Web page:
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dc.contributor.authorZappa, Christopher J.
dc.contributor.authorHo, David T.
dc.contributor.authorMcGillis, Wade R.
dc.contributor.authorBanner, Michael L.
dc.contributor.authorDacey, John W. H.
dc.contributor.authorBliven, Larry F.
dc.contributor.authorMa, Barry
dc.contributor.authorNystuen, Jeffrey A.
dc.date.accessioned2010-07-21T18:42:06Z
dc.date.available2010-07-21T18:42:06Z
dc.date.issued2009-07-09
dc.identifier.citationJournal of Geophysical Research 114 (2009): C07009en_US
dc.identifier.urihttp://hdl.handle.net/1912/3815
dc.descriptionAuthor Posting. © American Geophysical Union, 2009. This article is posted here by permission of American Geophysical Union for personal use, not for redistribution. The definitive version was published in Journal of Geophysical Research 114 (2009): C07009, doi:10.1029/2008JC005008.en_US
dc.description.abstractResults from a rain and gas exchange experiment (Bio2 RainX III) at the Biosphere 2 Center demonstrate that turbulence controls the enhancement of the air-sea gas transfer rate (or velocity) k during rainfall, even though profiles of the turbulent dissipation rate ɛ are strongly influenced by near-surface stratification. The gas transfer rate scales with ɛ inline equation for a range of rain rates with broad drop size distributions. The hydrodynamic measurements elucidate the mechanisms responsible for the rain-enhanced k results using SF6 tracer evasion and active controlled flux technique. High-resolution k and turbulence results highlight the causal relationship between rainfall, turbulence, stratification, and air-sea gas exchange. Profiles of ɛ beneath the air-sea interface during rainfall, measured for the first time during a gas exchange experiment, yielded discrete values as high as 10−2 W kg−1. Stratification modifies and traps the turbulence near the surface, affecting the enhancement of the transfer velocity and also diminishing the vertical mixing of mass transported to the air-water interface. Although the kinetic energy flux is an integral measure of the turbulent input to the system during rain events, ɛ is the most robust response to all the modifications and transformations to the turbulent state that follows. The Craig-Banner turbulence model, modified for rain instead of breaking wave turbulence, successfully predicts the near-surface dissipation profile at the onset of the rain event before stratification plays a dominant role. This result is important for predictive modeling of k as it allows inferring the surface value of ɛ fundamental to gas transfer.en_US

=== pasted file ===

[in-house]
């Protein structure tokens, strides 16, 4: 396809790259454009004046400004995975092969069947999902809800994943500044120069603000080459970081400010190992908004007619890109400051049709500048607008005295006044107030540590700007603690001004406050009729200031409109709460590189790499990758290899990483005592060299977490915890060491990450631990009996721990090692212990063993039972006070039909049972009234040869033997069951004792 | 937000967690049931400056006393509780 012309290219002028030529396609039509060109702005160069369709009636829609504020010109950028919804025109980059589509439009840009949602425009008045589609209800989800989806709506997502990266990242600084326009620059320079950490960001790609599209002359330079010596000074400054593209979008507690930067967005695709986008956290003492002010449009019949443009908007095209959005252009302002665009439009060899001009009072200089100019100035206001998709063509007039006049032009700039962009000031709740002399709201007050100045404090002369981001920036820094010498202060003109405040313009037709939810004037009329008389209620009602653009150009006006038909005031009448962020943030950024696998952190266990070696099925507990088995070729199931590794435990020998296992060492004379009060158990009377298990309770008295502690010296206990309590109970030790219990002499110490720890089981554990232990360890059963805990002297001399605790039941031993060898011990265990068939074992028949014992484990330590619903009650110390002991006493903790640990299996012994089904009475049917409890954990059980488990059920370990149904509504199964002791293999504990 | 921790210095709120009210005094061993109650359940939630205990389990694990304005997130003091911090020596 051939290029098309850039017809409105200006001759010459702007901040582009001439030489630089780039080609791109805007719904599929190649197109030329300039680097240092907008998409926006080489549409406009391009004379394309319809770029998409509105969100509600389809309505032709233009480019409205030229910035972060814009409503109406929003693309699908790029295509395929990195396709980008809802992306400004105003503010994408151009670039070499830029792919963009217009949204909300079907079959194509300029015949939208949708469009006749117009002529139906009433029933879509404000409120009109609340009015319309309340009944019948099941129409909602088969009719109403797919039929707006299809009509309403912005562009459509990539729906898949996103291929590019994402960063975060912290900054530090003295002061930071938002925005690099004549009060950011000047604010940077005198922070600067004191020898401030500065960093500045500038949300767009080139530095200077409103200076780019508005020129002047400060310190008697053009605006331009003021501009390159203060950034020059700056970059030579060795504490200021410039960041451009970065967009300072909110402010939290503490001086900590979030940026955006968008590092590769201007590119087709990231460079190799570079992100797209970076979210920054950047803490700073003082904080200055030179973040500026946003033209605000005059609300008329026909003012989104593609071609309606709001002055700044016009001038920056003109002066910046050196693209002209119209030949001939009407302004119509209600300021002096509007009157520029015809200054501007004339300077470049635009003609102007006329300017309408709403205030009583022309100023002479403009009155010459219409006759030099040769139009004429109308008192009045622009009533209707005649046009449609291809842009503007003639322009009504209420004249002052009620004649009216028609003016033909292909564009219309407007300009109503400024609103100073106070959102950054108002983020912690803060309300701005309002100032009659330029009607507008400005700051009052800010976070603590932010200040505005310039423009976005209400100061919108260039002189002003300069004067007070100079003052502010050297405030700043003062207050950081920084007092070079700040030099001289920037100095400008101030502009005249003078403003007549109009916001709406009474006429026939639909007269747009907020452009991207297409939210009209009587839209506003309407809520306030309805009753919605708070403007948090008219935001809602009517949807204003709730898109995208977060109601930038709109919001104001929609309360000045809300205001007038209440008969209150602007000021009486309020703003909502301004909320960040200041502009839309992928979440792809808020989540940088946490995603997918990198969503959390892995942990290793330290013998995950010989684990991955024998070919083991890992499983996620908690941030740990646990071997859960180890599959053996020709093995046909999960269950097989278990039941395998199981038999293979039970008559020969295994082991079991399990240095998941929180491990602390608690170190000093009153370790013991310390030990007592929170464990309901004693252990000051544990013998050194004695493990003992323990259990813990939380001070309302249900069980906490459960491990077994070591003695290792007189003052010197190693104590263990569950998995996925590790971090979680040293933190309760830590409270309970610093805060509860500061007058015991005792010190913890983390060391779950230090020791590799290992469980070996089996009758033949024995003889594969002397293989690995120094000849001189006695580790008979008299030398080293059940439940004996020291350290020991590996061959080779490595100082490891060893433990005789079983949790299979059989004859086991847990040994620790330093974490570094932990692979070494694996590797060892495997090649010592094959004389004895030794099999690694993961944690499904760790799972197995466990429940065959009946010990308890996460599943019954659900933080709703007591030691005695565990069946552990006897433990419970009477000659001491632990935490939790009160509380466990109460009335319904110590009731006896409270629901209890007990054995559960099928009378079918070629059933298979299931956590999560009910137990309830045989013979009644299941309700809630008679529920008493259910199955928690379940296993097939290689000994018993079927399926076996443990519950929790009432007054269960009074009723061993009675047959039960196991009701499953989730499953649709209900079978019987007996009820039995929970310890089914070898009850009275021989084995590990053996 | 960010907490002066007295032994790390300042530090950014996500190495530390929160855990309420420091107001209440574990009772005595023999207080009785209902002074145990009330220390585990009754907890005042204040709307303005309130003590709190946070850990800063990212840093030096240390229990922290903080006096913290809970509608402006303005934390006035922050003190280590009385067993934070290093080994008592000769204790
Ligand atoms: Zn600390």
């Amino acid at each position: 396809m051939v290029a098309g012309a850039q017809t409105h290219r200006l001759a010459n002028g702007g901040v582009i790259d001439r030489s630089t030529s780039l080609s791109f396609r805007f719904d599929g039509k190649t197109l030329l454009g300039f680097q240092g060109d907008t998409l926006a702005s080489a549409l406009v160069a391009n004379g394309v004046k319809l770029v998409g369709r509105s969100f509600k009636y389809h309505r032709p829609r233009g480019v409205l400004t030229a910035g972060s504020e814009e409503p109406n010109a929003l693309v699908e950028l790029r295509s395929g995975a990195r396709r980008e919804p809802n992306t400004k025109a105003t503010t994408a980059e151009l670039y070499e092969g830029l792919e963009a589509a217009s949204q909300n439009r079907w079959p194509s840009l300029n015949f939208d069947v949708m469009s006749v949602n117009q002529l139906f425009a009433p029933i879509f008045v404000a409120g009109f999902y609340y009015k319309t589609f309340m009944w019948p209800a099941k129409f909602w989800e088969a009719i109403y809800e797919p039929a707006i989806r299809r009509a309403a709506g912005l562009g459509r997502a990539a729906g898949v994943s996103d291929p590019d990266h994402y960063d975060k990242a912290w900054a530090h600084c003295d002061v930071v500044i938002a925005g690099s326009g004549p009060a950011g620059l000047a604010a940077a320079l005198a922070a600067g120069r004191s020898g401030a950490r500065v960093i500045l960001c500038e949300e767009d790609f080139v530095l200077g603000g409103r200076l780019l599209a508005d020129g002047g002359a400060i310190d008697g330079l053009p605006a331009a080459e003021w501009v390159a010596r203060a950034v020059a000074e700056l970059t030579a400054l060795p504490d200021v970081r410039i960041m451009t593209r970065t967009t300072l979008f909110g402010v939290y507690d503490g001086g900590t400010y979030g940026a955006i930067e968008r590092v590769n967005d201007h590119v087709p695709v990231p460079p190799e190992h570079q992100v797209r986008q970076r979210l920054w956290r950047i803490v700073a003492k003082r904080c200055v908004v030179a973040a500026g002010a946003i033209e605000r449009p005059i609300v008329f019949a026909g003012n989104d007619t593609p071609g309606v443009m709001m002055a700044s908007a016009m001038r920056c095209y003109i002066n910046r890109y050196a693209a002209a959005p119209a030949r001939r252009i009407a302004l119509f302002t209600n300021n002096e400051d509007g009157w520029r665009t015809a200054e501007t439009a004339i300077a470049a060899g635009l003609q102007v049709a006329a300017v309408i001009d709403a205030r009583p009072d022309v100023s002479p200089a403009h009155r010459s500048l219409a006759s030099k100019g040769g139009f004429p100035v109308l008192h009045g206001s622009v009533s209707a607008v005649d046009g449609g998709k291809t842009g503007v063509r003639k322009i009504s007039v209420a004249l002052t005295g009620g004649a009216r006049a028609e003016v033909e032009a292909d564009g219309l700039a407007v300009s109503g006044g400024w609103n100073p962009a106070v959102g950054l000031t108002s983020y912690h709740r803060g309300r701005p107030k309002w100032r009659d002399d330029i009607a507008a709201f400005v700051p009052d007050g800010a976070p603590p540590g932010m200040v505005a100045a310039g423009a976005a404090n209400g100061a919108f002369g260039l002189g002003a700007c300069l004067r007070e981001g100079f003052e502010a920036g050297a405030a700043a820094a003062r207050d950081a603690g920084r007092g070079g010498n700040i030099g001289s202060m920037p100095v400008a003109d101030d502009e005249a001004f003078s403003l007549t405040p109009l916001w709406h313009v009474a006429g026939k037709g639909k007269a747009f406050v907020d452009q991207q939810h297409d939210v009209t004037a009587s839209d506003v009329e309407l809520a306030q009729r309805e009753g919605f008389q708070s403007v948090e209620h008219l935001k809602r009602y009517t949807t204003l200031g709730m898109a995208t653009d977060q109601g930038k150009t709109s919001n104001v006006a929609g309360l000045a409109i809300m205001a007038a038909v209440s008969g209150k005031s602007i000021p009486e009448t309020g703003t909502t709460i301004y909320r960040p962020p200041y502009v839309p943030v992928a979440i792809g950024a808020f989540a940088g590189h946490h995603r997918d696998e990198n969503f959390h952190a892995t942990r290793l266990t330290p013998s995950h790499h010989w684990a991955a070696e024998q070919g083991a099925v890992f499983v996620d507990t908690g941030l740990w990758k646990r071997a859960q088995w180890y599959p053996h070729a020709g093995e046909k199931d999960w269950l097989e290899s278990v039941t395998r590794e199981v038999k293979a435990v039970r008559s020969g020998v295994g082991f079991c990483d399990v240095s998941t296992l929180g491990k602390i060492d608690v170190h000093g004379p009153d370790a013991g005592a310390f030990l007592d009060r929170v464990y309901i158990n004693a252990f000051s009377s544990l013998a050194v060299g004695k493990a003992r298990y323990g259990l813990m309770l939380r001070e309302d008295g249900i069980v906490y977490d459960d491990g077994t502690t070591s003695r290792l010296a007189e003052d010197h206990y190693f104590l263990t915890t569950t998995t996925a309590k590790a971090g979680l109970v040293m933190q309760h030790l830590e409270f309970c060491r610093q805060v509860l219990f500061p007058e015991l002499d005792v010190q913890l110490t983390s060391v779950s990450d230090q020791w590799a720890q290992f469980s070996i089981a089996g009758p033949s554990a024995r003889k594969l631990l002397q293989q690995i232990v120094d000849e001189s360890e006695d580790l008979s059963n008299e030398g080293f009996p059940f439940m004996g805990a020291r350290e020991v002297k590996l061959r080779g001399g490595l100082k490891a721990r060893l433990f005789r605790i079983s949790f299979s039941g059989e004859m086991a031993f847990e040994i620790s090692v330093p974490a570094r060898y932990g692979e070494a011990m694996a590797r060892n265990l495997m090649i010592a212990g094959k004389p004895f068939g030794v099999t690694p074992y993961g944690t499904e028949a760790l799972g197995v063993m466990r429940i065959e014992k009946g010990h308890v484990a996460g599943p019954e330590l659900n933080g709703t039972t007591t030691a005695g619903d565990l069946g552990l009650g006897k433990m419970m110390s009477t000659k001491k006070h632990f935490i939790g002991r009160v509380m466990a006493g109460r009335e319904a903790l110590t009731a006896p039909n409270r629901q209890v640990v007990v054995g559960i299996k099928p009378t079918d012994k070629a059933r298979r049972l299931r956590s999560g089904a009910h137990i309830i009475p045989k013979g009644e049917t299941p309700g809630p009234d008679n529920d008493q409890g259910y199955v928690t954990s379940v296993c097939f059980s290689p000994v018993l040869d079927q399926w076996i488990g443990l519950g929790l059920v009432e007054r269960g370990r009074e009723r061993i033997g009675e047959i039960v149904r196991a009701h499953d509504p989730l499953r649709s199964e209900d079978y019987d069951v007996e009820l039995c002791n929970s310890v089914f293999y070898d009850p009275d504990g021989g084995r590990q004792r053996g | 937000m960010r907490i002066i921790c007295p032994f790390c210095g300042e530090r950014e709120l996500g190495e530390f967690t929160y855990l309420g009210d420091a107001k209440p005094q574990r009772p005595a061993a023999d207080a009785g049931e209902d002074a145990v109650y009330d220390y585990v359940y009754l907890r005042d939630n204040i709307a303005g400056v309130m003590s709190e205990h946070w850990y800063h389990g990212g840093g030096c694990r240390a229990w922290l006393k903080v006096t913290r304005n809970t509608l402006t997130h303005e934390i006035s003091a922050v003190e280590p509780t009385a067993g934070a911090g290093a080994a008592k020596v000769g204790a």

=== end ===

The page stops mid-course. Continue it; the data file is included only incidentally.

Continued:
dc.description.sponsorshipThis work was funded by a generous grant from the David and Lucile Packard Foundation and the Lamont-Doherty Earth Observatory Climate Center. Additional funding was provided by the National Science Foundation (OCE-05-26677) and the Office of Naval Research Young Investigator Program (N00014-04-1-0621).en_US
dc.format.mimetypeapplication/pdf
dc.language.isoen_USen_US
dc.publisherAmerican Geophysical Unionen_US
dc.relation.urihttps://doi.org/10.1029/2008JC005008
dc.subjectTurbulenceen_US
dc.subjectRainen_US
dc.subjectGas transferen_US
dc.titleRain-induced turbulence and air-sea gas transferen_US
dc.typeArticleen_US
dc.identifier.doi10.1029/2008JC005008


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